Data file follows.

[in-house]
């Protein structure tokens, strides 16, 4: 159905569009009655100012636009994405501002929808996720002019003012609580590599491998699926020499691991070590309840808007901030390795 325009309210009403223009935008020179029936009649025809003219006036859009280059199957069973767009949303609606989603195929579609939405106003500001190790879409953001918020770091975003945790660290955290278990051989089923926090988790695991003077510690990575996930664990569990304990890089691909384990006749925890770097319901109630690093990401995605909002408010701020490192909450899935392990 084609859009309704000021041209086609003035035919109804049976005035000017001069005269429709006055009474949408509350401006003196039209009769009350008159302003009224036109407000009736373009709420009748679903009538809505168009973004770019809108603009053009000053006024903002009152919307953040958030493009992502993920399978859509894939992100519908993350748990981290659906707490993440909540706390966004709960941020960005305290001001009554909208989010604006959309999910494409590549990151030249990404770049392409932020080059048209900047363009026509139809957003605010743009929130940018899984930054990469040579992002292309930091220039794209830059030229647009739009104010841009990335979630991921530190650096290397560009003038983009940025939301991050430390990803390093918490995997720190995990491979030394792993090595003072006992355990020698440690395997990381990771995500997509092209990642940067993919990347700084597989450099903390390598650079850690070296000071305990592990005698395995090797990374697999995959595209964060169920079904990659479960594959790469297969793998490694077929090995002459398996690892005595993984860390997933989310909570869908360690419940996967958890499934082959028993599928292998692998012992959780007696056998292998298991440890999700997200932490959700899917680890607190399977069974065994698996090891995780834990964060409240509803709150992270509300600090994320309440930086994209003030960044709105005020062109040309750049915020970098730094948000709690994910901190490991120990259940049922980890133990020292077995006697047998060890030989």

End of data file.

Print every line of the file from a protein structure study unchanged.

[in-house]
């Protein structure tokens, strides 16, 4: 159905569009009655100012636009994405501002929808996720002019003012609580590599491998699926020499691991070590309840808007901030390795 325009309210009403223009935008020179029936009649025809003219006036859009280059199957069973767009949303609606989603195929579609939405106003500001190790879409953001918020770091975003945790660290955290278990051989089923926090988790695991003077510690990575996930664990569990304990890089691909384990006749925890770097319901109630690093990401995605909002408010701020490192909450899935392990 084609859009309704000021041209086609003035035919109804049976005035000017001069005269429709006055009474949408509350401006003196039209009769009350008159302003009224036109407000009736373009709420009748679903009538809505168009973004770019809108603009053009000053006024903002009152919307953040958030493009992502993920399978859509894939992100519908993350748990981290659906707490993440909540706390966004709960941020960005305290001001009554909208989010604006959309999910494409590549990151030249990404770049392409932020080059048209900047363009026509139809957003605010743009929130940018899984930054990469040579992002292309930091220039794209830059030229647009739009104010841009990335979630991921530190650096290397560009003038983009940025939301991050430390990803390093918490995997720190995990491979030394792993090595003072006992355990020698440690395997990381990771995500997509092209990642940067993919990347700084597989450099903390390598650079850690070296000071305990592990005698395995090797990374697999995959595209964060169920079904990659479960594959790469297969793998490694077929090995002459398996690892005595993984860390997933989310909570869908360690419940996967958890499934082959028993599928292998692998012992959780007696056998292998298991440890999700997200932490959700899917680890607190399977069974065994698996090891995780834990964060409240509803709150992270509300600090994320309440930086994209003030960044709105005020062109040309750049915020970098730094948000709690994910901190490991120990259940049922980890133990020292077995006697047998060890030989």